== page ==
The medium density padding feels just right and stays comfortable on any length ride. Additionally, the low-friction synthetic cover material combines with the snag-free shape to allow for unobstructed freedom of movement.
Benson has been mountain biking since the early '90s and has called the Lake Tahoe, CA area home for the past 19 years. Benson dabbles in all forms of cycling but focuses on endurance gravel and mountain bike races throughout the year.
Whether he's putting test gear through its paces or training for his next event, Benson spends between 12-20 hours a week in the saddle throughout the season. This much time on the bike makes him acutely aware of saddle fit, shape, padding, and performance for all applications.
Beyond weighing each model and examining its shape and construction, the majority of our testing was done in the field while mountain biking. Our gear obsessed testers thoroughly used and abused each saddle, putting a hundred+ miles on each one, often switching between them mid-ride or between laps for comparison.
The scores from these ratings were combined to determine our overall winners and top performing mountain bike saddles. Your hindquarters and underside will be making contact with your saddle for extended periods, so ensuring that the one you choose is comfortable is of the utmost importance.
A variety of factors play into the comfort of a mountainbikesaddle, including width, length, padding, shape, and anatomical cutout (or lack thereof). If you're not sure what works best for you, we recommend having your sit bones measured at a shop, you can also do this at home, and there are helpful tips online.
Its short length, medium width, softer padding, slightly cradled shape, and anatomical depression made it a tester favorite, a saddle that everyone wanted to keep. Our next favorite saddle for comfort was the Toga Undercover Stratum, which also had a medium width, an anatomical cutout, stiffer padding with a fleshier shell, a tapered tail, and a rounder profile.
The Specialized Phenom Comp remains one of our highest rated models for comfort, with an excellent shape and a full anatomical cutout, though it has a somewhat less forgiving stiff shell. Slab put a lot of thought into the design of their saddles and that is evident in the comfort that the 611 Ergo wave Active provides.
The Web Volt Race was no slouch in the comfort department and costs less than half as much as most of its competition. The Volt Race's slightly cradled shape, medium width, and anatomical groove proved to be quite agreeable, especially for extended periods of seated pedaling.
Top view of the Volt Race shows the teardrop shape and the shallow anatomical groove. Some saddle shapes are designed to allow the rider to move back and forth more freely and prevent snagging on baggy shorts, and believe it or not some perform better than others out on the trail.
Not only was it impressively comfortable, but its shape and tapered tail made it easy to move around on the bike to get your body in front or behind it when cornering or descending steep sections of trail. The Volt Race has a great classic shape that is quite comfortable when seated, with a medium length and width that allows for plenty of freedom of movement.
The same goes for the Argon SM Pro, while it isn't quite as stiff it has a great design that optimizes power transfer while climbing and seemingly disappears on the descents. It was quite comfortable for long days in the saddle, with a nice shape that is well suited to all mountain biking disciplines.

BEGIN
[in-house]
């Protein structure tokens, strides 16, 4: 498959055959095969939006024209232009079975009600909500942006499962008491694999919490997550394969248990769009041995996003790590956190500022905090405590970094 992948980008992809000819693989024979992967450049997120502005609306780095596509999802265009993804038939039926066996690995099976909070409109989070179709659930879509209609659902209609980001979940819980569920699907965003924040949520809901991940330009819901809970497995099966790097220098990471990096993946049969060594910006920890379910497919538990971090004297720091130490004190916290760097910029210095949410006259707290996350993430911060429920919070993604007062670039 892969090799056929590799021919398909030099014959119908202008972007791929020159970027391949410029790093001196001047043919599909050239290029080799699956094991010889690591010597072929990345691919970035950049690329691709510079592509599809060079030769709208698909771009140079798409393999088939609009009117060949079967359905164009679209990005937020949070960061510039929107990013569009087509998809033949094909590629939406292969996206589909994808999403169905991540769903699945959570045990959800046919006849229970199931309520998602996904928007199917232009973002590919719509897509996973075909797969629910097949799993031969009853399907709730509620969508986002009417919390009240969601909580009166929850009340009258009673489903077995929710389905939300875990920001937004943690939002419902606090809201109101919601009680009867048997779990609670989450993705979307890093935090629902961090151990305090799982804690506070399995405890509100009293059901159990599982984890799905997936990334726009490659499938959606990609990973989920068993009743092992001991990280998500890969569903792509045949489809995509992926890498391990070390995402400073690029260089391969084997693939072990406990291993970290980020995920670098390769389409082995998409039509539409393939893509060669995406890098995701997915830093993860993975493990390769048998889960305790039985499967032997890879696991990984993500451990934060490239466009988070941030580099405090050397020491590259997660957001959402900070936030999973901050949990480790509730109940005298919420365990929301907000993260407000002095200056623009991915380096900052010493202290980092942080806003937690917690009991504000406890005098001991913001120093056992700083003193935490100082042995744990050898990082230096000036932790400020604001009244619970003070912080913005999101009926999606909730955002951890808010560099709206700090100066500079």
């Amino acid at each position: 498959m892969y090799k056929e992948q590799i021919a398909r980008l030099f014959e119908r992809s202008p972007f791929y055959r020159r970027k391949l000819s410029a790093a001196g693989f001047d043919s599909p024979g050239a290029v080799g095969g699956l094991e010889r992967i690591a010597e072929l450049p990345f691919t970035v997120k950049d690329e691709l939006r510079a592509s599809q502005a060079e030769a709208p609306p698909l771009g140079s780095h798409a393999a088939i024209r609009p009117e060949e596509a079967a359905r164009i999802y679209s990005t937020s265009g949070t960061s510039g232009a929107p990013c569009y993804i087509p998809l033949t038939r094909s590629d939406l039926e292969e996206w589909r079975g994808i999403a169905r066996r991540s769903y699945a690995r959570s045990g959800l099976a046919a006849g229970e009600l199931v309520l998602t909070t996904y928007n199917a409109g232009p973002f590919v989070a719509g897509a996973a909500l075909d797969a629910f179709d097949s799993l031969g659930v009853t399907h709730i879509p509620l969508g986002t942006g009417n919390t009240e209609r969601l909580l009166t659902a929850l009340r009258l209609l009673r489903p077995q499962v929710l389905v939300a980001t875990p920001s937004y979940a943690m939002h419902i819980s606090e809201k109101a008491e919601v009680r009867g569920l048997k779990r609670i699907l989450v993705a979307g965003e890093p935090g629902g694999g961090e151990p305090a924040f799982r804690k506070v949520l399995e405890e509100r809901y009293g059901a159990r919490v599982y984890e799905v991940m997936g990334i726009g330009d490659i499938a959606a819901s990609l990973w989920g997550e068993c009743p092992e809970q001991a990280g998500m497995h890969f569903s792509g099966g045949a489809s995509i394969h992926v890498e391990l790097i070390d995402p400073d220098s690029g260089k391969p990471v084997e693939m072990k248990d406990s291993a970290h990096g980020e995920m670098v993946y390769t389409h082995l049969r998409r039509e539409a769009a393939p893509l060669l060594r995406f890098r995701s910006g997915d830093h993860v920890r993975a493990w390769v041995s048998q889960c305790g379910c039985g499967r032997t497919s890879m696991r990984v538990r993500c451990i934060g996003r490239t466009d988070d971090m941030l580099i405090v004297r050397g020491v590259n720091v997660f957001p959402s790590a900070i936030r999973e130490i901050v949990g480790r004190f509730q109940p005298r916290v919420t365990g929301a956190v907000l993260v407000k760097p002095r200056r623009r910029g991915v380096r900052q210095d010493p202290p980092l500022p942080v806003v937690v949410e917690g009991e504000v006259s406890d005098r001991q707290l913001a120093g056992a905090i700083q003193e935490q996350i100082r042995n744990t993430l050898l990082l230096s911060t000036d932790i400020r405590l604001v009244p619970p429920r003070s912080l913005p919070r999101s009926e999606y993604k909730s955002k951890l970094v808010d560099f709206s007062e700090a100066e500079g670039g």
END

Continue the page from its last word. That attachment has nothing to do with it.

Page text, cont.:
The SDG Circuit Ti Alloy is also a fine mountainbikesaddle, but it lost a little ground in this metric for a couple of reasons. Its moderate width and tapered tail allows for great and natural freedom of movement, but the flatter profile tends to put a little more pressure in places than testers would have liked.
The most common places for your bike saddle to impact the ground in the event of a crash is on the wings or the tail, and the highest scoring saddles in our durability metric have abrasion resistant materials sewn in to protect them from potential damage. This is a unique saddle constructed from a carbonite skeleton that's covered in a softer webbed material.
This saddle has no seat cover to rip and seems less prone to damage in the event of a crash. The Spider Outland performed great on the trail, it was comfortable with a shape that was easy to move around.
Both of the Web saddles in our test selection, the Volt Race and the Soda Team, have the same microfiber seat material with a protective layer of abrasion resistant material stitched on the outer parts of the tail on both sides. This material has taken its share of hits, and one of our testers has a two season old Volt Race that has seen plenty of hard crashes and has held up impressively well.
The Slab Ergo wave Active has a similar Kevlar reinforcement that wraps entirely around its tail. In cycling, everything is subject to weight scrutiny, and saddles are no exception; in general, lighter is considered better.
To measure this, we weighed each saddle on our trusty digital scale to determine the item's weight. The Toga Spider Outland edges out the others, however, because it can be used bare bones without the addition of the Anti-Slip padding at a shockingly low weight of 178g.
From a comfort standpoint, a mountainbikesaddle is one of the most important pieces of equipment on your bike and can dramatically improve your everyday riding experience. Our team of mountain bike testers put in lots of time on the trail riding with these saddles, and we hope our detailed reviews and comparative analysis will help you in your quest to find the bestmountainbikesaddle for you.